A Nigerian official on Monday said about 2.5 million Nigerian children under the age of five are suffering from acute malnutrition.
The Minister of Budget and National Planning, Udoma Udoma, said even those who survive the ordeal could end up with lower Intelligent Quotient (IQ), stunted growth, impaired physical and cognitive ability with resultant negative effects on their performance in school and productivity in later life.
These grim statistics were reeled out by the official at the flag-off of the 2018 Nutrition Week Celebration.
In his keynote address at the event held in Abuja on Monday, the minister, who was represented by his ministry’s Permanent Secretary, S.O.S Odewale described the statistics as ‘worrisome’.
“Malnutrition is sometimes referred to as the silent killer because if not attended to, particularly in young children, it can lead to death. It is for this reason that the state of Nigeria’s food and nutrition is of interest the Government at all levels in Nigeria.”
Themed “Nutrition – An Emergency”, this year’s week-long event, the third edition of the Nutrition week is being coordinated by the Ministry of Budget and National Planning. It aims at sensitising Nigerians on the importance of nutrition.
Mr Udoma explained that the theme of the event was chosen to draw attention to the urgent measures that need to be taken in combating malnutrition.
“This Nutrition week, which we observe annually has been helping to create awareness regarding the importance of food and nutrition on child survival and its impact on development, productivity, economic growth and national development.
“Returns from programmes geared towards improving nutrition generally outweigh their ultimate costs while delays in addressing malnutrition have high costs in terms of reduced productivity and, sometimes, higher budget outlay in addressing the consequences of malnutrition.
”It is for this reason that we have created a dedicated budget line for nutrition in my ministry. We also suggest that other relevant ministries, departments and agencies also do same,” the minister said.
Bunmi Lawan, a nutritionist, in her presentation at the event explained the consequences of malnutrition in children especially in first 1000 days of life.
“My presentation on micro-nutrient deficiency means that in the 1000 days of life which starts from day of conception to two years after birth is a typical period for every child. In that period, the mother and the baby need optimal nutrition and when there is deficiency in nutrition, it results to anomalies,” Mrs Lawan said.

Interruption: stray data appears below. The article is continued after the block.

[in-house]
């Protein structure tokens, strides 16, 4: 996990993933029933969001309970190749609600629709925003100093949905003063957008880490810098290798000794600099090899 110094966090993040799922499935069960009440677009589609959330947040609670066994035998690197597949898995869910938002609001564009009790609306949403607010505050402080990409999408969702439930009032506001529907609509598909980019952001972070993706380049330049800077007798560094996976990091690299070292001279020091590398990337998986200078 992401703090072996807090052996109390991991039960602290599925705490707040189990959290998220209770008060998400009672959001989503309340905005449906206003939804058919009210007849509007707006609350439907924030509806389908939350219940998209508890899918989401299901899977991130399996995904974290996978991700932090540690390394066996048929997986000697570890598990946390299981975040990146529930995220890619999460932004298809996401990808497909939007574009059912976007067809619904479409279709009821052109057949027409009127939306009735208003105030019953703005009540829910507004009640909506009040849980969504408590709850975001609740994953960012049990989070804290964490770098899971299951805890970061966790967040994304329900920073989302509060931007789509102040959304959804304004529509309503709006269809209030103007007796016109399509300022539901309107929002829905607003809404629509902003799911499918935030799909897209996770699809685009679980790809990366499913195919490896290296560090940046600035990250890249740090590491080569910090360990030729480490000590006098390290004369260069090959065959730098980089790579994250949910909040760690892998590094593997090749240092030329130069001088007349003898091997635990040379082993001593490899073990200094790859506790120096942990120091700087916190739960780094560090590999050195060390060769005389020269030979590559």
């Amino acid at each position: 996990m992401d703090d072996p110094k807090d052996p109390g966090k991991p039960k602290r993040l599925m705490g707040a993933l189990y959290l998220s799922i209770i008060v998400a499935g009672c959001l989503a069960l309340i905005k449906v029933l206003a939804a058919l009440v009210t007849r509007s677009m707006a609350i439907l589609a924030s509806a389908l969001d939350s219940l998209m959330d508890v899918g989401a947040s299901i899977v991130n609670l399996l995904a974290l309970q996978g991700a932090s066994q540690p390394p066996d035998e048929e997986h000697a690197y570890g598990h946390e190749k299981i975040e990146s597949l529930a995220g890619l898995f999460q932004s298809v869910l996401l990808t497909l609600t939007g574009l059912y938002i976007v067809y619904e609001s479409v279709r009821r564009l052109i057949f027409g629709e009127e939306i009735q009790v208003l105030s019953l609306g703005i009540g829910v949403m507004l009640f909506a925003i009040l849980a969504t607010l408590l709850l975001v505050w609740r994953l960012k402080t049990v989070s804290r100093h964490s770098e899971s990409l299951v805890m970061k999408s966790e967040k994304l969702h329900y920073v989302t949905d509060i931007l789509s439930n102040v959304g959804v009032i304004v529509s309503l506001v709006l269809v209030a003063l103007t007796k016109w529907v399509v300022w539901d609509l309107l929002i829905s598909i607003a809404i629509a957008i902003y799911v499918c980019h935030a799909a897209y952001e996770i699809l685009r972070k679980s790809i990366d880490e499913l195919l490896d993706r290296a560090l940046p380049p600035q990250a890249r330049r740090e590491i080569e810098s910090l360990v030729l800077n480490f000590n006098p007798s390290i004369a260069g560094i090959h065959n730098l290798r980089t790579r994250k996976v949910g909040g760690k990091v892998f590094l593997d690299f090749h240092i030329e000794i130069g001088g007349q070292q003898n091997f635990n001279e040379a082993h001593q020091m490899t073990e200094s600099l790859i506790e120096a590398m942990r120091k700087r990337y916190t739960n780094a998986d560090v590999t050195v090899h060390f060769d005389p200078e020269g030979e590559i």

“One of deficiency is children born with congenital anomaly, children born still-birth. Many children are born still- birth and about 40 per cent of them are with congenital anomaly which can be prevented with evidence based intervention.”
She tasked the government to invest more on micro-nutrients, ”especially folic acid fortification”, which she described as the optimal nutrient the body requires for the formation of the brain and the spinal cord.
The nutritionist also called on cooperate organisations, banks and communication companies to join in the creation of more awareness on dangers of malnutrition.
Lilian Ajah-mong, the communication officer, Civil Societies Scaling-Up Nutrition in Nigeria, CS-SUNN, an advocacy group and co-organisers of the event, explained why nutrition has become an emergency.
“It is actually an emergency because if you check the Multi Indicator Cluster Survey of 2016/2017, you will see there is a disconnect. As we are trying to eradicate the scourge of malnutrition, it still increases but when it becomes an emergency, all stakeholders will wake up to do what they should to ensure it is eradicated through increased funding for nutrition evaluation intervention,” she explained.
Apart from the one-day press briefing, the week long event will include the validation of the reviewed National Multi-Sectoral plan of Action on Food and Nutrition, advocacy in churches and mosques as well as symposia and public enlightenment campaigns on dangers of malnutrition.